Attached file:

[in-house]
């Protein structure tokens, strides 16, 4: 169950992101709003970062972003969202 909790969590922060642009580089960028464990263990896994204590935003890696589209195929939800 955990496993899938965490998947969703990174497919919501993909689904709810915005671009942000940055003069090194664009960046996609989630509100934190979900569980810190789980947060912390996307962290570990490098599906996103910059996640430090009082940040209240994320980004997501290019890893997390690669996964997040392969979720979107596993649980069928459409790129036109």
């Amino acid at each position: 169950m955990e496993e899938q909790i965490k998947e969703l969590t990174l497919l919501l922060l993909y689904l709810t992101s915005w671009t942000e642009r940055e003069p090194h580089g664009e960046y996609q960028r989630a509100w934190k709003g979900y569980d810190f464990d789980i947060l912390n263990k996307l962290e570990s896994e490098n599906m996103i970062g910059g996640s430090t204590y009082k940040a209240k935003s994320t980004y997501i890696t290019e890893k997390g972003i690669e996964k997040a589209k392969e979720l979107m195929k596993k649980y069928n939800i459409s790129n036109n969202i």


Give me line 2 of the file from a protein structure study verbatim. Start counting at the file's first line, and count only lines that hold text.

């Protein structure tokens, strides 16, 4: 169950992101709003970062972003969202 909790969590922060642009580089960028464990263990896994204590935003890696589209195929939800 955990496993899938965490998947969703990174497919919501993909689904709810915005671009942000940055003069090194664009960046996609989630509100934190979900569980810190789980947060912390996307962290570990490098599906996103910059996640430090009082940040209240994320980004997501290019890893997390690669996964997040392969979720979107596993649980069928459409790129036109």